romesh ranganathan comedian
romesh ranganathan
Senior Editor | New York City, NY | Contactable via: kat@livekindly.com

Kat has been writing about veganism, environment, and sustainability for five years. Their interests include over-analyzing the various socioeconomic forms of oppression, how that overlaps with veganism, and how the media in all of its forms reflects the current culture.

According to vegan comedian Romesh Ranganathan, Ethiopia is “incredible for vegans.” The TV host revealed the tidbit of advice in a recent interview with Radio Times about his new BBC2 show, “The Misadventures of Romesh Ranganathan.”

The series is a three-part travelogue that takes the viewer on a trip to what the show synopsis calls“some of the most beautiful, but dangerous, places on earth.” Each edition of the new show sees Ranganathan immerse himself in the local culture by staying with a host family as he provides an insider’s guide to the country in a slight “Parts Unknown” style nod to the late Anthony Bourdain.

 

In each episode, Ranganathan, who described himself as “not an adventurous traveler,” visits one country. The first episode explored the Caribbean nation of Haiti. The second episode, in which Ranganathan visits Ethiopia, also proved to be a haven for promoting vegan and vegetarian food.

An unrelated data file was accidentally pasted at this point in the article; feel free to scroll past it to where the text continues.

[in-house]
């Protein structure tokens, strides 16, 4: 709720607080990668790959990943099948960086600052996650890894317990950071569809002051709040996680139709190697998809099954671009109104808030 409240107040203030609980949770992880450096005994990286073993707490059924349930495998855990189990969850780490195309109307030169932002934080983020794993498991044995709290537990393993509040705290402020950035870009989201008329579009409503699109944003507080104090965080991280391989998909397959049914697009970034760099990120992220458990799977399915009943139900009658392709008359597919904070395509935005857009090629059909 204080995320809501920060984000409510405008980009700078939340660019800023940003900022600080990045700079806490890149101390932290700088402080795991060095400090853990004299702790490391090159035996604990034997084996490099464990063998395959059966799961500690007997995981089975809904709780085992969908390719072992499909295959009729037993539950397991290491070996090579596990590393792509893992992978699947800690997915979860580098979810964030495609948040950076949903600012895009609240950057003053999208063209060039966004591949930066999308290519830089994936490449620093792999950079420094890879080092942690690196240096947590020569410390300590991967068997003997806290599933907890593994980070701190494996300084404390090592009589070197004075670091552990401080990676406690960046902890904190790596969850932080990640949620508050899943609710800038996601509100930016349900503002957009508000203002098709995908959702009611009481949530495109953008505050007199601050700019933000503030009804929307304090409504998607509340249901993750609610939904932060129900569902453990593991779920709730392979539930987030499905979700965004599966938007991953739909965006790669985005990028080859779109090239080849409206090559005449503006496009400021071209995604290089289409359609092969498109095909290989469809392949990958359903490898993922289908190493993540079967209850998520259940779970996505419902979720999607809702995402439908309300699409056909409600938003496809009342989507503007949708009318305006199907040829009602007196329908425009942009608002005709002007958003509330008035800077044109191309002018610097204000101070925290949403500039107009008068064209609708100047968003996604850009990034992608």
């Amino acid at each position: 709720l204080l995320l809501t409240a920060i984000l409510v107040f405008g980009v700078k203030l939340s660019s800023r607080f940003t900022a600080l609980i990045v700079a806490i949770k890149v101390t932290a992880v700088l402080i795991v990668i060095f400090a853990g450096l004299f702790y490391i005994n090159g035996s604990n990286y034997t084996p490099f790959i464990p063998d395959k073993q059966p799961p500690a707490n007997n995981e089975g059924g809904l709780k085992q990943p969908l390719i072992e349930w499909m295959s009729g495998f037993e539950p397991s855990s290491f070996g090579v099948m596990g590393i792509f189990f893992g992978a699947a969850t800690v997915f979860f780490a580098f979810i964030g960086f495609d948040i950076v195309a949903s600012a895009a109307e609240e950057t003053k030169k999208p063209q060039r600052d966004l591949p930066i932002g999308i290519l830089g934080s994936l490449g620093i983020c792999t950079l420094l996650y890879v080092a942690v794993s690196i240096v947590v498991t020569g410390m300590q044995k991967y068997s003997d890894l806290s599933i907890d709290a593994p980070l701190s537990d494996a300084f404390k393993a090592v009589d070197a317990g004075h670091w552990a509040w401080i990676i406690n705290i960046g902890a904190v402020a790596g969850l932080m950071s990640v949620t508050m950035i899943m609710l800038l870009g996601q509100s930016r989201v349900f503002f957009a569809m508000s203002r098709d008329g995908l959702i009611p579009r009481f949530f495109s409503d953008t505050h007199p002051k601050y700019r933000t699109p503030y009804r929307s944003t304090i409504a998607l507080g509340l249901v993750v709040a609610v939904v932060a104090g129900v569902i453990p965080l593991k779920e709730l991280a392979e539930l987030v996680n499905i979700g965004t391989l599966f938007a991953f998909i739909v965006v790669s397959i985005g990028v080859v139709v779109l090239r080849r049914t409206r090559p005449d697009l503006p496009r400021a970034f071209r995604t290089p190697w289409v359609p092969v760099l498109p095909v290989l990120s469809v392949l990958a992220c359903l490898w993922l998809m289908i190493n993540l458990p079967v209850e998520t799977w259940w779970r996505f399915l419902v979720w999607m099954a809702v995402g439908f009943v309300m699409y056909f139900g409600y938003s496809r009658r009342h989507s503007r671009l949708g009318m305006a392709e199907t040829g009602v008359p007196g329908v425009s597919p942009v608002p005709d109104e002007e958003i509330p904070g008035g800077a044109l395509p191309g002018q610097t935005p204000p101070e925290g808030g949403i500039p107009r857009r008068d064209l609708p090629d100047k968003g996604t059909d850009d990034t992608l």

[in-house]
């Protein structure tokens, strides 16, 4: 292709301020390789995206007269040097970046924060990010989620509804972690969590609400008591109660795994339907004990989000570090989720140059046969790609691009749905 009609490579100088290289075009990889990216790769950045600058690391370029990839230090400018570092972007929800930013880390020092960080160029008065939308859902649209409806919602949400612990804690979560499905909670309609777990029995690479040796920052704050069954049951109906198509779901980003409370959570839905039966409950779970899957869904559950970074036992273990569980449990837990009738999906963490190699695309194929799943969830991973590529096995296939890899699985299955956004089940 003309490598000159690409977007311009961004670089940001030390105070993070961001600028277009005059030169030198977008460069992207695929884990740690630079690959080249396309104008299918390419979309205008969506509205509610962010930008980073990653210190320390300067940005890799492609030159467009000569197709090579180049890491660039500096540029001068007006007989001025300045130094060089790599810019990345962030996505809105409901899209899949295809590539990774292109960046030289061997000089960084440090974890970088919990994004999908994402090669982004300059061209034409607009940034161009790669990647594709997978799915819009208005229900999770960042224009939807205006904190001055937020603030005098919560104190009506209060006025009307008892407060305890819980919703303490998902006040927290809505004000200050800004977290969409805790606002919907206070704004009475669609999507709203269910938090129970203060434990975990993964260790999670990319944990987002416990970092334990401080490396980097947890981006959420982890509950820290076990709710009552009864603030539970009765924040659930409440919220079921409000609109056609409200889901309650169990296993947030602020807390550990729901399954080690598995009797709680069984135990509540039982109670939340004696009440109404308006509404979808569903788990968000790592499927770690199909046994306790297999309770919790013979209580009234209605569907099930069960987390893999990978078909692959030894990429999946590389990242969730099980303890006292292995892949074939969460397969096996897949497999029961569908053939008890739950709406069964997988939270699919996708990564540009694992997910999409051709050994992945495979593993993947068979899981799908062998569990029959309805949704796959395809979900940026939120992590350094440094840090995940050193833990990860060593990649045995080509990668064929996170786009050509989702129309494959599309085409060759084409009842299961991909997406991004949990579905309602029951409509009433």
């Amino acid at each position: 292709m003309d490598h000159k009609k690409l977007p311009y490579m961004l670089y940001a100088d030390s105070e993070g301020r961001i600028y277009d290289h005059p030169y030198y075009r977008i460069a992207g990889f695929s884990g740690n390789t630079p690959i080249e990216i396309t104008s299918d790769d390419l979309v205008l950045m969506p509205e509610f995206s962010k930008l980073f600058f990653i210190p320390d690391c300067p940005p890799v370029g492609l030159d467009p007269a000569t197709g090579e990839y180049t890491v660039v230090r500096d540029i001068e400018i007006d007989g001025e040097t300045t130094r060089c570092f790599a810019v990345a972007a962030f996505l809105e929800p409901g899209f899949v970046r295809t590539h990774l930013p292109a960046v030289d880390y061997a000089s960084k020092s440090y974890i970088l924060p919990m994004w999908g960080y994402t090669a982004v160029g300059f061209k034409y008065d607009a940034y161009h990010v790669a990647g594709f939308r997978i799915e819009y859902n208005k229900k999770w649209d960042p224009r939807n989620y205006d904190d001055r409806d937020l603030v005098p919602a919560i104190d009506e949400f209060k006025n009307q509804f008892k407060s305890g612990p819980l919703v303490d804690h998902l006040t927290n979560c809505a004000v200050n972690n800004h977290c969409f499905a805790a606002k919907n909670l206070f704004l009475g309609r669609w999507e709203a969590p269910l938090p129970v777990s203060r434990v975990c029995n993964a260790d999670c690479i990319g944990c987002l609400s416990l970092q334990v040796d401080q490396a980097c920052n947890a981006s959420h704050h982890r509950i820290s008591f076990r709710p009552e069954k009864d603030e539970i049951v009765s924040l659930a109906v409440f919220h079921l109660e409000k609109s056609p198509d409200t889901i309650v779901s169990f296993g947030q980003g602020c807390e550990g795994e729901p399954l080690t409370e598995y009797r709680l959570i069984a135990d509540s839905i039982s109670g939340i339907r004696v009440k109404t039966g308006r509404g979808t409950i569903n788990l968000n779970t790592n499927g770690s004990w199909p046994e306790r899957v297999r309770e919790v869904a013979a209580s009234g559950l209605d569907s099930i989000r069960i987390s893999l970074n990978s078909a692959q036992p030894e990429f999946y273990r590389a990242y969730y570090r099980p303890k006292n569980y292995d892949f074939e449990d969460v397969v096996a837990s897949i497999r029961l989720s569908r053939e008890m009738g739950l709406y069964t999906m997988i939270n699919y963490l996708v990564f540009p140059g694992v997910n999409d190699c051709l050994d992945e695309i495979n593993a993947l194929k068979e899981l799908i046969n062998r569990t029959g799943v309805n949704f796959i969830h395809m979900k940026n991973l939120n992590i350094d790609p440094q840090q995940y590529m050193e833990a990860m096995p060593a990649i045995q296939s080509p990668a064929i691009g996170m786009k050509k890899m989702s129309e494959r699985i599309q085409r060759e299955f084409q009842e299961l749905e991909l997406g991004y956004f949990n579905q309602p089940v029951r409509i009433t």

“It’s incredible for vegans because they fast for part of the year,” Ranganathan said. According to NPR, members of the Ethiopian Orthodox Church fast for the 40 days leading up to Christmas, which is celebrated on January 7. Devout practitioners may also fast on Wednesdays and Fridays each week but fasting, in this case, doesn’t mean foregoing all food. “Fasting means no meat and no dairy, so every restaurant and cafe has a vegan menu,” Ranganathan said. “The food was unbelievable. I loved it.”

vegan ethiopian food

Traditional Ethiopian cuisine involves various types of spiced meat and vegetable stews known as “wat,” which are served atop a spongy flatbread made from teff flour called “injera.” Meals are served without utensils and consumed by using pieces of injera to pick up stews and side dishes. Additional injera is typically served on the side.

True to Ranganathan’s insights, Ethiopian cuisine is very vegan-friendly and many restaurants have entirely vegan menus available. In New York City, for example, the Upper West Side Ethiopian restaurant Awash has a fully vegan menu, complemented by imported wine and beer. Brooklyn’s Bati Kitchen also features a separate vegan menu. Bunna Cafe, located in Brooklyn’s Williamsburg neighborhood, is a vegan establishment born of a successful pop-up.


Image Credit: Romesh Ranganathan/ Theodora Johnson / Bunna Cafe